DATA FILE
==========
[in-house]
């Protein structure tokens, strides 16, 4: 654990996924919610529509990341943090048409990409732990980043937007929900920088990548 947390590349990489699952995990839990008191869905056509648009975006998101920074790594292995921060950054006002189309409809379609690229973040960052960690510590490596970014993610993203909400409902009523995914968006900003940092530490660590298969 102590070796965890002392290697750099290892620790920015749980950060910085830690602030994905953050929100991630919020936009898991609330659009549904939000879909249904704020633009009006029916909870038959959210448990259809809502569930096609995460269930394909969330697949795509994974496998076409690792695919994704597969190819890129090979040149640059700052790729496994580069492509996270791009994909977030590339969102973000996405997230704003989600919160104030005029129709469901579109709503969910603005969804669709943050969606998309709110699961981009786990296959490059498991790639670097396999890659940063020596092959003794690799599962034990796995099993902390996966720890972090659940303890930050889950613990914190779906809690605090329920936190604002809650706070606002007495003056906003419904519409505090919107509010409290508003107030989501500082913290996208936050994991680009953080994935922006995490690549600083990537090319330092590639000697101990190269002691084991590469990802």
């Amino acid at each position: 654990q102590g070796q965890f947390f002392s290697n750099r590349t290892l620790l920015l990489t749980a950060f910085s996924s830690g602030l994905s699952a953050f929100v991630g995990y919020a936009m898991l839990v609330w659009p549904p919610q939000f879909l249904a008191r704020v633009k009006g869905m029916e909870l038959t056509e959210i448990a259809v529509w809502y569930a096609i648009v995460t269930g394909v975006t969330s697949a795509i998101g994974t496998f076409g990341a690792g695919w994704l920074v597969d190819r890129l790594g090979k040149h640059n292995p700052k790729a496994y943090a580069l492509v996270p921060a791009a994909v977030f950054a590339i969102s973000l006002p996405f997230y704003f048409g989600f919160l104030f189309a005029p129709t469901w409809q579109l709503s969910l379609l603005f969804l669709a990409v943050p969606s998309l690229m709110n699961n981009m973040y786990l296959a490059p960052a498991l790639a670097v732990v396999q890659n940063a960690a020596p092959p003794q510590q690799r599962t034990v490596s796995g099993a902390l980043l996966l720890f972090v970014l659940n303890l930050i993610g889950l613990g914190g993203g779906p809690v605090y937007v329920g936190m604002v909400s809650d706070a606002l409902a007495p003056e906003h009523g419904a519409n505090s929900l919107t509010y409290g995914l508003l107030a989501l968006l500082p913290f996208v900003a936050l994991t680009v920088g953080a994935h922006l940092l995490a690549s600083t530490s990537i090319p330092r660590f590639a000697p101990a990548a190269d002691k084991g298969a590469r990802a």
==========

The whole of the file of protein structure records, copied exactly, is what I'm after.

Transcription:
[in-house]
């Protein structure tokens, strides 16, 4: 654990996924919610529509990341943090048409990409732990980043937007929900920088990548 947390590349990489699952995990839990008191869905056509648009975006998101920074790594292995921060950054006002189309409809379609690229973040960052960690510590490596970014993610993203909400409902009523995914968006900003940092530490660590298969 102590070796965890002392290697750099290892620790920015749980950060910085830690602030994905953050929100991630919020936009898991609330659009549904939000879909249904704020633009009006029916909870038959959210448990259809809502569930096609995460269930394909969330697949795509994974496998076409690792695919994704597969190819890129090979040149640059700052790729496994580069492509996270791009994909977030590339969102973000996405997230704003989600919160104030005029129709469901579109709503969910603005969804669709943050969606998309709110699961981009786990296959490059498991790639670097396999890659940063020596092959003794690799599962034990796995099993902390996966720890972090659940303890930050889950613990914190779906809690605090329920936190604002809650706070606002007495003056906003419904519409505090919107509010409290508003107030989501500082913290996208936050994991680009953080994935922006995490690549600083990537090319330092590639000697101990190269002691084991590469990802």
């Amino acid at each position: 654990q102590g070796q965890f947390f002392s290697n750099r590349t290892l620790l920015l990489t749980a950060f910085s996924s830690g602030l994905s699952a953050f929100v991630g995990y919020a936009m898991l839990v609330w659009p549904p919610q939000f879909l249904a008191r704020v633009k009006g869905m029916e909870l038959t056509e959210i448990a259809v529509w809502y569930a096609i648009v995460t269930g394909v975006t969330s697949a795509i998101g994974t496998f076409g990341a690792g695919w994704l920074v597969d190819r890129l790594g090979k040149h640059n292995p700052k790729a496994y943090a580069l492509v996270p921060a791009a994909v977030f950054a590339i969102s973000l006002p996405f997230y704003f048409g989600f919160l104030f189309a005029p129709t469901w409809q579109l709503s969910l379609l603005f969804l669709a990409v943050p969606s998309l690229m709110n699961n981009m973040y786990l296959a490059p960052a498991l790639a670097v732990v396999q890659n940063a960690a020596p092959p003794q510590q690799r599962t034990v490596s796995g099993a902390l980043l996966l720890f972090v970014l659940n303890l930050i993610g889950l613990g914190g993203g779906p809690v605090y937007v329920g936190m604002v909400s809650d706070a606002l409902a007495p003056e906003h009523g419904a519409n505090s929900l919107t509010y409290g995914l508003l107030a989501l968006l500082p913290f996208v900003a936050l994991t680009v920088g953080a994935h922006l940092l995490a690549s600083t530490s990537i090319p330092r660590f590639a000697p101990a990548a190269d002691k084991g298969a590469r990802a």